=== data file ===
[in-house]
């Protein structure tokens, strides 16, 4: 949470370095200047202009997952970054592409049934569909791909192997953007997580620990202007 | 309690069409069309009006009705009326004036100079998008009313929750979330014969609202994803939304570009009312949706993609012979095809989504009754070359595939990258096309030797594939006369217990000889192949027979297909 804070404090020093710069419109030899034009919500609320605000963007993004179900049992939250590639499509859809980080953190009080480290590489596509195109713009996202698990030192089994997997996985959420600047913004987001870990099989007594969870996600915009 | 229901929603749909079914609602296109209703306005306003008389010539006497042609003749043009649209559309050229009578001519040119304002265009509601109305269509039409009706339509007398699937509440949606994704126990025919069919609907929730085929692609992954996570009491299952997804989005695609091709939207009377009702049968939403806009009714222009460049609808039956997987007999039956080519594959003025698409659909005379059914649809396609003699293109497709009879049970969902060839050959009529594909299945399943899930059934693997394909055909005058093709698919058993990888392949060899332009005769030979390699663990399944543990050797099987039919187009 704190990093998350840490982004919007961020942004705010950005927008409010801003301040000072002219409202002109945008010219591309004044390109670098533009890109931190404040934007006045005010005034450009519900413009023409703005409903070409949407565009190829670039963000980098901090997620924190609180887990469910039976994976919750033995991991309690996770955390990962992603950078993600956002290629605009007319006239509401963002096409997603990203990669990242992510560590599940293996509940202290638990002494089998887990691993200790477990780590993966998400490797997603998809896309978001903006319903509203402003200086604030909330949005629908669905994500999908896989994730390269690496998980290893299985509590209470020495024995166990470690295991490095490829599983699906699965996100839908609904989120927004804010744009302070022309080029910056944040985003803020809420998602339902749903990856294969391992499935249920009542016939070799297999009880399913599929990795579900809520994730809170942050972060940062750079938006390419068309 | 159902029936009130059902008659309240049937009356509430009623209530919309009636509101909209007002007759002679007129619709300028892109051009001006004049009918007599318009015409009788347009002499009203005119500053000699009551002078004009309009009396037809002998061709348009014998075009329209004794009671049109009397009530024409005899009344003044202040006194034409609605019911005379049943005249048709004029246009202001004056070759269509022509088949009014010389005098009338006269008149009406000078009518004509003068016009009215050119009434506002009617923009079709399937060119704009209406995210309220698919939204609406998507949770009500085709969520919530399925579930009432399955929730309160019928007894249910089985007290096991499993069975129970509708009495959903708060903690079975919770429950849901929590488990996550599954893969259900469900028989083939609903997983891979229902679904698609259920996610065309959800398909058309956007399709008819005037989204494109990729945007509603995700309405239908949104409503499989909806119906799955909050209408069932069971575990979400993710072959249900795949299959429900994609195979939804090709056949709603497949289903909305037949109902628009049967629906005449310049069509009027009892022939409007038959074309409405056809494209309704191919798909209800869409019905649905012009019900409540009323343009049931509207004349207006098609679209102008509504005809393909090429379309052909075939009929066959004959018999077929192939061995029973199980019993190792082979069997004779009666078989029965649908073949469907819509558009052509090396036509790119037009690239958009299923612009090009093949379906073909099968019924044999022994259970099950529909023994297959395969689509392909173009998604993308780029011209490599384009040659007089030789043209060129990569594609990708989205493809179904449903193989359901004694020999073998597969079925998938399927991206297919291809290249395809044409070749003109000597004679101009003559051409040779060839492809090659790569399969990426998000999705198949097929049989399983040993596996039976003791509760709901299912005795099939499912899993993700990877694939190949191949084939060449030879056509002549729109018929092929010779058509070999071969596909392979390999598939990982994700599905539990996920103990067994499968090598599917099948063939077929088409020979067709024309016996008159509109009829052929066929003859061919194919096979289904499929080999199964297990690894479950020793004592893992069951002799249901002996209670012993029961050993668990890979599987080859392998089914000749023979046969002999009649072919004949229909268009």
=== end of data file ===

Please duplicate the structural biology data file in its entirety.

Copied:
[in-house]
């Protein structure tokens, strides 16, 4: 949470370095200047202009997952970054592409049934569909791909192997953007997580620990202007 | 309690069409069309009006009705009326004036100079998008009313929750979330014969609202994803939304570009009312949706993609012979095809989504009754070359595939990258096309030797594939006369217990000889192949027979297909 804070404090020093710069419109030899034009919500609320605000963007993004179900049992939250590639499509859809980080953190009080480290590489596509195109713009996202698990030192089994997997996985959420600047913004987001870990099989007594969870996600915009 | 229901929603749909079914609602296109209703306005306003008389010539006497042609003749043009649209559309050229009578001519040119304002265009509601109305269509039409009706339509007398699937509440949606994704126990025919069919609907929730085929692609992954996570009491299952997804989005695609091709939207009377009702049968939403806009009714222009460049609808039956997987007999039956080519594959003025698409659909005379059914649809396609003699293109497709009879049970969902060839050959009529594909299945399943899930059934693997394909055909005058093709698919058993990888392949060899332009005769030979390699663990399944543990050797099987039919187009 704190990093998350840490982004919007961020942004705010950005927008409010801003301040000072002219409202002109945008010219591309004044390109670098533009890109931190404040934007006045005010005034450009519900413009023409703005409903070409949407565009190829670039963000980098901090997620924190609180887990469910039976994976919750033995991991309690996770955390990962992603950078993600956002290629605009007319006239509401963002096409997603990203990669990242992510560590599940293996509940202290638990002494089998887990691993200790477990780590993966998400490797997603998809896309978001903006319903509203402003200086604030909330949005629908669905994500999908896989994730390269690496998980290893299985509590209470020495024995166990470690295991490095490829599983699906699965996100839908609904989120927004804010744009302070022309080029910056944040985003803020809420998602339902749903990856294969391992499935249920009542016939070799297999009880399913599929990795579900809520994730809170942050972060940062750079938006390419068309 | 159902029936009130059902008659309240049937009356509430009623209530919309009636509101909209007002007759002679007129619709300028892109051009001006004049009918007599318009015409009788347009002499009203005119500053000699009551002078004009309009009396037809002998061709348009014998075009329209004794009671049109009397009530024409005899009344003044202040006194034409609605019911005379049943005249048709004029246009202001004056070759269509022509088949009014010389005098009338006269008149009406000078009518004509003068016009009215050119009434506002009617923009079709399937060119704009209406995210309220698919939204609406998507949770009500085709969520919530399925579930009432399955929730309160019928007894249910089985007290096991499993069975129970509708009495959903708060903690079975919770429950849901929590488990996550599954893969259900469900028989083939609903997983891979229902679904698609259920996610065309959800398909058309956007399709008819005037989204494109990729945007509603995700309405239908949104409503499989909806119906799955909050209408069932069971575990979400993710072959249900795949299959429900994609195979939804090709056949709603497949289903909305037949109902628009049967629906005449310049069509009027009892022939409007038959074309409405056809494209309704191919798909209800869409019905649905012009019900409540009323343009049931509207004349207006098609679209102008509504005809393909090429379309052909075939009929066959004959018999077929192939061995029973199980019993190792082979069997004779009666078989029965649908073949469907819509558009052509090396036509790119037009690239958009299923612009090009093949379906073909099968019924044999022994259970099950529909023994297959395969689509392909173009998604993308780029011209490599384009040659007089030789043209060129990569594609990708989205493809179904449903193989359901004694020999073998597969079925998938399927991206297919291809290249395809044409070749003109000597004679101009003559051409040779060839492809090659790569399969990426998000999705198949097929049989399983040993596996039976003791509760709901299912005795099939499912899993993700990877694939190949191949084939060449030879056509002549729109018929092929010779058509070999071969596909392979390999598939990982994700599905539990996920103990067994499968090598599917099948063939077929088409020979067709024309016996008159509109009829052929066929003859061919194919096979289904499929080999199964297990690894479950020793004592893992069951002799249901002996209670012993029961050993668990890979599987080859392998089914000749023979046969002999009649072919004949229909268009």